Mayor Nagins office today announced Healthy Start New Orleans, a program that provides prenatal and neonatal care for low-income pregnant women and new mothers in the city, would receive $10 million in funding over the next five years through the Department of Health and Human Services (DHSS).
"This funding will allow Healthy Start New Orleans to continue providing community-based services to improve the health of mothers, babies and families eventually affecting the entire New Orleans community," said Charlotte Parent, RN, MCHM, Project Director of Healthy Start New Orleans.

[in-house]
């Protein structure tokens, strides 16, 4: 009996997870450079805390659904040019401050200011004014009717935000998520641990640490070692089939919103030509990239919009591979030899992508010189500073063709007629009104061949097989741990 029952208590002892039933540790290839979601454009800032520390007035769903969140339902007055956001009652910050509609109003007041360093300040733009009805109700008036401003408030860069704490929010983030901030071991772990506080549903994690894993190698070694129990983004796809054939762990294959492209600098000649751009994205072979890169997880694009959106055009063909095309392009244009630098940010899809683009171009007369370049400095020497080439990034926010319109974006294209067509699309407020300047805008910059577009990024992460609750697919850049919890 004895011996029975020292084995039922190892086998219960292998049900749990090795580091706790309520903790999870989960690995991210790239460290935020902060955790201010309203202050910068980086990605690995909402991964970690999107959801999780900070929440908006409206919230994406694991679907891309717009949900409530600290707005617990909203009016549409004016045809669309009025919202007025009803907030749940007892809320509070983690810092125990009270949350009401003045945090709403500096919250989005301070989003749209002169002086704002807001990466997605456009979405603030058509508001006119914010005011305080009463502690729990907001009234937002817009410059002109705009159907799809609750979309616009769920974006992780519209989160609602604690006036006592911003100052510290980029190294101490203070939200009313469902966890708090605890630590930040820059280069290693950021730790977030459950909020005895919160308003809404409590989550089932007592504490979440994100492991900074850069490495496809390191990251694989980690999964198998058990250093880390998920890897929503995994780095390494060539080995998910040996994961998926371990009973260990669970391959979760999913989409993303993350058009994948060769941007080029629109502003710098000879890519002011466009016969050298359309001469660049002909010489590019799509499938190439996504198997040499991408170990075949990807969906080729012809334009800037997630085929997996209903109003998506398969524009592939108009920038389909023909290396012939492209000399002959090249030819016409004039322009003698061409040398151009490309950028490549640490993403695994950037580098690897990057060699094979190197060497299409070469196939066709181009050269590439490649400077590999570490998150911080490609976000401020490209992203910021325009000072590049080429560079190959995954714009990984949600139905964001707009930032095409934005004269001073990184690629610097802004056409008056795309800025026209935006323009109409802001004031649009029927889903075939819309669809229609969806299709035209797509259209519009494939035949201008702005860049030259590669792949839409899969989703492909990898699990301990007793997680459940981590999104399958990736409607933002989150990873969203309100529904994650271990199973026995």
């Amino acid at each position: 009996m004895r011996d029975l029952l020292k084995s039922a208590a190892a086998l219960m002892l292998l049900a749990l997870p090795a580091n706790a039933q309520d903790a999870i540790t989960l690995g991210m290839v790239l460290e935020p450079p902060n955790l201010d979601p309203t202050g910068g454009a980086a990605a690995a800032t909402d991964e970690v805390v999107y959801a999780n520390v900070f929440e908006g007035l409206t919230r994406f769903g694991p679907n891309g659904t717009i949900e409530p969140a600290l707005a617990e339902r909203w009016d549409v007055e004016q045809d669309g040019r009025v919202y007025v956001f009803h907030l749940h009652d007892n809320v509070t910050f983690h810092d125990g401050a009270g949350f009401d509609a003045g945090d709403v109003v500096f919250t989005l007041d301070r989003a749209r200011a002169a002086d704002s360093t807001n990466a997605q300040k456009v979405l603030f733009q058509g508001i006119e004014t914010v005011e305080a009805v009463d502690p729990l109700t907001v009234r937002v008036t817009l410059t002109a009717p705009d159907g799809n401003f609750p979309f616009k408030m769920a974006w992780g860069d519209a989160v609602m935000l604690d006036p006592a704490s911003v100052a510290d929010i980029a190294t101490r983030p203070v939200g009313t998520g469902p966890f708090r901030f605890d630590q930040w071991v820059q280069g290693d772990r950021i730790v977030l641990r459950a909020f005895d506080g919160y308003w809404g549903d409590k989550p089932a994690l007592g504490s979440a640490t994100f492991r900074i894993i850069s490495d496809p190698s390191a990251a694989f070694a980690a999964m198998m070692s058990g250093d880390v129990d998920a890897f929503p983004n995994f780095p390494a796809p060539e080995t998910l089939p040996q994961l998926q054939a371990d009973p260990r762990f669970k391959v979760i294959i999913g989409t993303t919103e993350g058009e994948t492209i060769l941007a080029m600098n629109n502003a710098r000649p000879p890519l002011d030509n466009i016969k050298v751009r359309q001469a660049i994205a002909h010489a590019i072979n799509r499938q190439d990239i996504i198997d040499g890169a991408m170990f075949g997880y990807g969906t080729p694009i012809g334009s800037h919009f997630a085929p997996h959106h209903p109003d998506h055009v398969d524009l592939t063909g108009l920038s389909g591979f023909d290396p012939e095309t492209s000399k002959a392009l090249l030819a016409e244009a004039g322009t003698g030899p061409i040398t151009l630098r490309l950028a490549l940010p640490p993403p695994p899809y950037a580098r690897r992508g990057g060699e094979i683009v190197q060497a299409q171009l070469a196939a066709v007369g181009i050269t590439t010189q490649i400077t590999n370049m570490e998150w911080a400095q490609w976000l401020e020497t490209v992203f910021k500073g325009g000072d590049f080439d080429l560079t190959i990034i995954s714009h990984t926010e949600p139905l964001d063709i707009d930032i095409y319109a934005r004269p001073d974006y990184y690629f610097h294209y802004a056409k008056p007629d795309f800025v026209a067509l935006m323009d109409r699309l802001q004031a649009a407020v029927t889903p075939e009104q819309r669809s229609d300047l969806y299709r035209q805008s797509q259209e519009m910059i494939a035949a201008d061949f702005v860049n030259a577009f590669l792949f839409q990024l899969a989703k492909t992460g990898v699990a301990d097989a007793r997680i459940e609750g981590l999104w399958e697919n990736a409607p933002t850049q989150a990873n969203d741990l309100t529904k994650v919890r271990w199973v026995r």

Healthy Start is a federally-funded initiative that was introduced in 1991 to lower the alarmingly high rate of infant mortality in the United States by addressing the disparity in prenatal care afforded women at different economic levels. New Orleans was one of the original 15 cities chosen for the program. There are now 100 Healthy Start sites across the country focused on reducing infant mortality rates, low birth weights (which are linked to higher mortality rates) and the racial disparity in perinatal outcomes. African American women are nearly twice as likely as Caucasian women to lose a baby.
To qualify as a Healthy Start site, a city must have an infant mortality rate at least 1.5 times the national average. DHHS used 2004 statistics to determine program eligibility when Louisiana reported 10.4 deaths per 1,000 births. The national average was 6.8 deaths per 1,000 births.